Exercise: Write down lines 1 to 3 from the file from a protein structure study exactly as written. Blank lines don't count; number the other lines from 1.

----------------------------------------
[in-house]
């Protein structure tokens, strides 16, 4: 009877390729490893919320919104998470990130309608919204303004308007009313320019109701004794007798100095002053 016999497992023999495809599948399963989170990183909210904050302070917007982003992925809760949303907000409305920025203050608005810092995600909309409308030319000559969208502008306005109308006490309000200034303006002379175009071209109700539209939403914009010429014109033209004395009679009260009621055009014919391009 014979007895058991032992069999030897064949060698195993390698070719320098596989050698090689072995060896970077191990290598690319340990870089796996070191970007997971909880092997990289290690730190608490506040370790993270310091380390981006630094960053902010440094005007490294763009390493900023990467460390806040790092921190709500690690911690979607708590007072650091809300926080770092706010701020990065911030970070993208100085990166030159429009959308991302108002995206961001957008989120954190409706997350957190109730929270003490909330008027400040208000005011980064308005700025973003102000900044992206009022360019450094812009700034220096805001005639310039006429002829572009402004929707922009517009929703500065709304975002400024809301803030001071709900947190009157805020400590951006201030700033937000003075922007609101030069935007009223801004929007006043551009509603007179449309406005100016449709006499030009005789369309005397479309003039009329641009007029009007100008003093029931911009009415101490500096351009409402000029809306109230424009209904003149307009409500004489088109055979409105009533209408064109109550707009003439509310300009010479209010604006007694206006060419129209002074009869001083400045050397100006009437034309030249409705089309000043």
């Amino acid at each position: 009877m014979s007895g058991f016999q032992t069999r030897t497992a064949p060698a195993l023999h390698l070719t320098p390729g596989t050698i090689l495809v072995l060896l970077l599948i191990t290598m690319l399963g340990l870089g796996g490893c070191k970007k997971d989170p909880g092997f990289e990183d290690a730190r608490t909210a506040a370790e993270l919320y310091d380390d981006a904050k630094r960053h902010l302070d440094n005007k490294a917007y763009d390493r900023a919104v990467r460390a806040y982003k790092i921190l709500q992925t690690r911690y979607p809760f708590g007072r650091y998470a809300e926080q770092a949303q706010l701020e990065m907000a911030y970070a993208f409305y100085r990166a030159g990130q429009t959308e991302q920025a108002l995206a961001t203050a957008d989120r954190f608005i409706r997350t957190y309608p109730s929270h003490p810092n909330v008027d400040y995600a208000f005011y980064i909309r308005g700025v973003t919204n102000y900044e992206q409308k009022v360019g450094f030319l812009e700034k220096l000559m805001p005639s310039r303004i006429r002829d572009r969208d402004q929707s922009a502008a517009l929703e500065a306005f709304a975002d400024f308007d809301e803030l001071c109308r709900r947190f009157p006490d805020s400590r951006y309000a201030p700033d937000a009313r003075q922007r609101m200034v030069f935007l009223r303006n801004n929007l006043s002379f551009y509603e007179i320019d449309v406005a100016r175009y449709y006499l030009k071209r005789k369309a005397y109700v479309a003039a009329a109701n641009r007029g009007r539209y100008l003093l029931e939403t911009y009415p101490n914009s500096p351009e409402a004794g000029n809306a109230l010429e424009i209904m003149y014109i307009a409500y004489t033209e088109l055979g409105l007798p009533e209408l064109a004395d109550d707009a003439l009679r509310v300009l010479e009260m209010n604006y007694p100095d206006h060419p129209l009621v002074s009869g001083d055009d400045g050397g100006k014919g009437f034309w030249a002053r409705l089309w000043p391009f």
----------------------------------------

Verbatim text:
[in-house]
């Protein structure tokens, strides 16, 4: 009877390729490893919320919104998470990130309608919204303004308007009313320019109701004794007798100095002053 016999497992023999495809599948399963989170990183909210904050302070917007982003992925809760949303907000409305920025203050608005810092995600909309409308030319000559969208502008306005109308006490309000200034303006002379175009071209109700539209939403914009010429014109033209004395009679009260009621055009014919391009 014979007895058991032992069999030897064949060698195993390698070719320098596989050698090689072995060896970077191990290598690319340990870089796996070191970007997971909880092997990289290690730190608490506040370790993270310091380390981006630094960053902010440094005007490294763009390493900023990467460390806040790092921190709500690690911690979607708590007072650091809300926080770092706010701020990065911030970070993208100085990166030159429009959308991302108002995206961001957008989120954190409706997350957190109730929270003490909330008027400040208000005011980064308005700025973003102000900044992206009022360019450094812009700034220096805001005639310039006429002829572009402004929707922009517009929703500065709304975002400024809301803030001071709900947190009157805020400590951006201030700033937000003075922007609101030069935007009223801004929007006043551009509603007179449309406005100016449709006499030009005789369309005397479309003039009329641009007029009007100008003093029931911009009415101490500096351009409402000029809306109230424009209904003149307009409500004489088109055979409105009533209408064109109550707009003439509310300009010479209010604006007694206006060419129209002074009869001083400045050397100006009437034309030249409705089309000043």
């Amino acid at each position: 009877m014979s007895g058991f016999q032992t069999r030897t497992a064949p060698a195993l023999h390698l070719t320098p390729g596989t050698i090689l495809v072995l060896l970077l599948i191990t290598m690319l399963g340990l870089g796996g490893c070191k970007k997971d989170p909880g092997f990289e990183d290690a730190r608490t909210a506040a370790e993270l919320y310091d380390d981006a904050k630094r960053h902010l302070d440094n005007k490294a917007y763009d390493r900023a919104v990467r460390a806040y982003k790092i921190l709500q992925t690690r911690y979607p809760f708590g007072r650091y998470a809300e926080q770092a949303q706010l701020e990065m907000a911030y970070a993208f409305y100085r990166a030159g990130q429009t959308e991302q920025a108002l995206a961001t203050a957008d989120r954190f608005i409706r997350t957190y309608p109730s929270h003490p810092n909330v008027d400040y995600a208000f005011y980064i909309r308005g700025v973003t919204n102000y900044e992206q409308k009022v360019g450094f030319l812009e700034k220096l000559m805001p005639s310039r303004i006429r002829d572009r969208d402004q929707s922009a502008a517009l929703e500065a306005f709304a975002d400024f308007d809301e803030l001071c109308r709900r947190f009157p006490d805020s400590r951006y309000a201030p700033d937000a009313r003075q922007r609101m200034v030069f935007l009223r303006n801004n929007l006043s002379f551009y509603e007179i320019d449309v406005a100016r175009y449709y006499l030009k071209r005789k369309a005397y109700v479309a003039a009329a109701n641009r007029g009007r539209y100008l003093l029931e939403t911009y009415p101490n914009s500096p351009e409402a004794g000029n809306a109230l010429e424009i209904m003149y014109i307009a409500y004489t033209e088109l055979g409105l007798p009533e209408l064109a004395d109550d707009a003439l009679r509310v300009l010479e009260m209010n604006y007694p100095d206006h060419p129209l009621v002074s009869g001083d055009d400045g050397g100006k014919g009437f034309w030249a002053r409705l089309w000043p391009f």